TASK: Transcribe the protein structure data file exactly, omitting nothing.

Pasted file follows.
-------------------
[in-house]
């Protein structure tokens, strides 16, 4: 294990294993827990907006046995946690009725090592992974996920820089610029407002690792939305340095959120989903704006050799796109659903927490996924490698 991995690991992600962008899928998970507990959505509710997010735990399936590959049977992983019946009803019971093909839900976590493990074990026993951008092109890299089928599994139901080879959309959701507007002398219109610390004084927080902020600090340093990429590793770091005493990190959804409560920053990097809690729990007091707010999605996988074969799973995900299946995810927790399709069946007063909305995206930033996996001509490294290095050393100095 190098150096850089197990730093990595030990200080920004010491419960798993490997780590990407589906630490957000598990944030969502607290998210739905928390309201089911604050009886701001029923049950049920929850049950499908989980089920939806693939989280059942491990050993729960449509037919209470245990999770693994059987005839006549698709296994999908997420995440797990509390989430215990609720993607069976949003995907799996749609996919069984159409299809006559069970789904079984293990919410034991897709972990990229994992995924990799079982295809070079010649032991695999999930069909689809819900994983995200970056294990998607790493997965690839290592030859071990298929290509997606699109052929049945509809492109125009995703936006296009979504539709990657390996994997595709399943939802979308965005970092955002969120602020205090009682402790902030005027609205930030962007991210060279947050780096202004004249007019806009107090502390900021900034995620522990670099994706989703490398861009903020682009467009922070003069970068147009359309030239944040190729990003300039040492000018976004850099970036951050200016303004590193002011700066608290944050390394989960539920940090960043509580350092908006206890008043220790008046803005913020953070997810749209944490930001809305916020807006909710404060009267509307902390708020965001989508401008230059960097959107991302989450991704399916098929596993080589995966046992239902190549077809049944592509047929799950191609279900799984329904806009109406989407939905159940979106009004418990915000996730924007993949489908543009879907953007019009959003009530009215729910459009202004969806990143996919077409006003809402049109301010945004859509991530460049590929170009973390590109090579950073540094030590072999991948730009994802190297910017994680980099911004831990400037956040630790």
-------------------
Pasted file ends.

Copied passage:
[in-house]
């Protein structure tokens, strides 16, 4: 294990294993827990907006046995946690009725090592992974996920820089610029407002690792939305340095959120989903704006050799796109659903927490996924490698 991995690991992600962008899928998970507990959505509710997010735990399936590959049977992983019946009803019971093909839900976590493990074990026993951008092109890299089928599994139901080879959309959701507007002398219109610390004084927080902020600090340093990429590793770091005493990190959804409560920053990097809690729990007091707010999605996988074969799973995900299946995810927790399709069946007063909305995206930033996996001509490294290095050393100095 190098150096850089197990730093990595030990200080920004010491419960798993490997780590990407589906630490957000598990944030969502607290998210739905928390309201089911604050009886701001029923049950049920929850049950499908989980089920939806693939989280059942491990050993729960449509037919209470245990999770693994059987005839006549698709296994999908997420995440797990509390989430215990609720993607069976949003995907799996749609996919069984159409299809006559069970789904079984293990919410034991897709972990990229994992995924990799079982295809070079010649032991695999999930069909689809819900994983995200970056294990998607790493997965690839290592030859071990298929290509997606699109052929049945509809492109125009995703936006296009979504539709990657390996994997595709399943939802979308965005970092955002969120602020205090009682402790902030005027609205930030962007991210060279947050780096202004004249007019806009107090502390900021900034995620522990670099994706989703490398861009903020682009467009922070003069970068147009359309030239944040190729990003300039040492000018976004850099970036951050200016303004590193002011700066608290944050390394989960539920940090960043509580350092908006206890008043220790008046803005913020953070997810749209944490930001809305916020807006909710404060009267509307902390708020965001989508401008230059960097959107991302989450991704399916098929596993080589995966046992239902190549077809049944592509047929799950191609279900799984329904806009109406989407939905159940979106009004418990915000996730924007993949489908543009879907953007019009959003009530009215729910459009202004969806990143996919077409006003809402049109301010945004859509991530460049590929170009973390590109090579950073540094030590072999991948730009994802190297910017994680980099911004831990400037956040630790």